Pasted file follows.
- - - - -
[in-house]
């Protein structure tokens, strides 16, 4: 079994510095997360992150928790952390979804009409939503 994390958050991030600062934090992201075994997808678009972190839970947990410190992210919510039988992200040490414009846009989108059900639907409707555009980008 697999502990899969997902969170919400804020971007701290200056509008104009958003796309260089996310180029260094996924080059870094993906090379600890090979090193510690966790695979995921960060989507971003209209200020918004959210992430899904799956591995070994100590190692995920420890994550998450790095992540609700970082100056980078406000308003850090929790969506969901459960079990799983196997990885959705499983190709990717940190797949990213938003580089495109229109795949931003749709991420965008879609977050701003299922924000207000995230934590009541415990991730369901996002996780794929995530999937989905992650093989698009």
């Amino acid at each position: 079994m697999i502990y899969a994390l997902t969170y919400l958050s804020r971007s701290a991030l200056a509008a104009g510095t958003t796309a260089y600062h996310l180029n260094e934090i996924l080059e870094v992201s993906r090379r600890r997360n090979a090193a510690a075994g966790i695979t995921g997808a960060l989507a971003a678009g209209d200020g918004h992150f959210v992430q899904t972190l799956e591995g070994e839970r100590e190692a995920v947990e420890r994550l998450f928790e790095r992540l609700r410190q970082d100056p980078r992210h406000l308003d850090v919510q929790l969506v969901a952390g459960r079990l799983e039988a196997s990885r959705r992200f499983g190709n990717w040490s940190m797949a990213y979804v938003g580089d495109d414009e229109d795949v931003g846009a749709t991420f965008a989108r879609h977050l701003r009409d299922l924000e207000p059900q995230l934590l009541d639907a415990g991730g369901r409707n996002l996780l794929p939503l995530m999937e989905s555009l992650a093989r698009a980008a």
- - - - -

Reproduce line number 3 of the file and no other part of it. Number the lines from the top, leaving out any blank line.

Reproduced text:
């Amino acid at each position: 079994m697999i502990y899969a994390l997902t969170y919400l958050s804020r971007s701290a991030l200056a509008a104009g510095t958003t796309a260089y600062h996310l180029n260094e934090i996924l080059e870094v992201s993906r090379r600890r997360n090979a090193a510690a075994g966790i695979t995921g997808a960060l989507a971003a678009g209209d200020g918004h992150f959210v992430q899904t972190l799956e591995g070994e839970r100590e190692a995920v947990e420890r994550l998450f928790e790095r992540l609700r410190q970082d100056p980078r992210h406000l308003d850090v919510q929790l969506v969901a952390g459960r079990l799983e039988a196997s990885r959705r992200f499983g190709n990717w040490s940190m797949a990213y979804v938003g580089d495109d414009e229109d795949v931003g846009a749709t991420f965008a989108r879609h977050l701003r009409d299922l924000e207000p059900q995230l934590l009541d639907a415990g991730g369901r409707n996002l996780l794929p939503l995530m999937e989905s555009l992650a093989r698009a980008a």